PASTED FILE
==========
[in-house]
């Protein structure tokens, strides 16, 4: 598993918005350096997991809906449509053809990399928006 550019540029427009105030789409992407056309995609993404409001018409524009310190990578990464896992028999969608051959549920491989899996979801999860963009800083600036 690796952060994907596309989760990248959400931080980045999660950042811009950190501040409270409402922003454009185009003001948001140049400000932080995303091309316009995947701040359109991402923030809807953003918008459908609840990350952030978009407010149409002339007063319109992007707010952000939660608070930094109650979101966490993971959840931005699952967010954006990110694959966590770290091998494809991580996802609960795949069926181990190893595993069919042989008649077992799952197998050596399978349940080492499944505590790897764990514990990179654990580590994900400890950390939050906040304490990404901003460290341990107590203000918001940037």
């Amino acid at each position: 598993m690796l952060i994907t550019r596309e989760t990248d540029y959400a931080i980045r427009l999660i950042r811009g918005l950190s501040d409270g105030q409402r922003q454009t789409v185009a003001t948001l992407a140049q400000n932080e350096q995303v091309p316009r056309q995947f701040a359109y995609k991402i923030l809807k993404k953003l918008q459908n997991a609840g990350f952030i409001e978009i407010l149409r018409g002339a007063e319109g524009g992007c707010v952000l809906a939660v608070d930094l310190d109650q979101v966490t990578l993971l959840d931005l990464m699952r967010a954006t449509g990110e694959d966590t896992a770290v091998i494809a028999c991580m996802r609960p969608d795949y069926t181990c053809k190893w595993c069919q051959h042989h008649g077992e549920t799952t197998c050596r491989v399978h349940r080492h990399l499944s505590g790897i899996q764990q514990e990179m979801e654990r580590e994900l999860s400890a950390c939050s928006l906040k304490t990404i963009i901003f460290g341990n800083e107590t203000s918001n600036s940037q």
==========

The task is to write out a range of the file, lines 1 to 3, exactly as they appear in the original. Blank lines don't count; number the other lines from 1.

[in-house]
């Protein structure tokens, strides 16, 4: 598993918005350096997991809906449509053809990399928006 550019540029427009105030789409992407056309995609993404409001018409524009310190990578990464896992028999969608051959549920491989899996979801999860963009800083600036 690796952060994907596309989760990248959400931080980045999660950042811009950190501040409270409402922003454009185009003001948001140049400000932080995303091309316009995947701040359109991402923030809807953003918008459908609840990350952030978009407010149409002339007063319109992007707010952000939660608070930094109650979101966490993971959840931005699952967010954006990110694959966590770290091998494809991580996802609960795949069926181990190893595993069919042989008649077992799952197998050596399978349940080492499944505590790897764990514990990179654990580590994900400890950390939050906040304490990404901003460290341990107590203000918001940037």
């Amino acid at each position: 598993m690796l952060i994907t550019r596309e989760t990248d540029y959400a931080i980045r427009l999660i950042r811009g918005l950190s501040d409270g105030q409402r922003q454009t789409v185009a003001t948001l992407a140049q400000n932080e350096q995303v091309p316009r056309q995947f701040a359109y995609k991402i923030l809807k993404k953003l918008q459908n997991a609840g990350f952030i409001e978009i407010l149409r018409g002339a007063e319109g524009g992007c707010v952000l809906a939660v608070d930094l310190d109650q979101v966490t990578l993971l959840d931005l990464m699952r967010a954006t449509g990110e694959d966590t896992a770290v091998i494809a028999c991580m996802r609960p969608d795949y069926t181990c053809k190893w595993c069919q051959h042989h008649g077992e549920t799952t197998c050596r491989v399978h349940r080492h990399l499944s505590g790897i899996q764990q514990e990179m979801e654990r580590e994900l999860s400890a950390c939050s928006l906040k304490t990404i963009i901003f460290g341990n800083e107590t203000s918001n600036s940037q």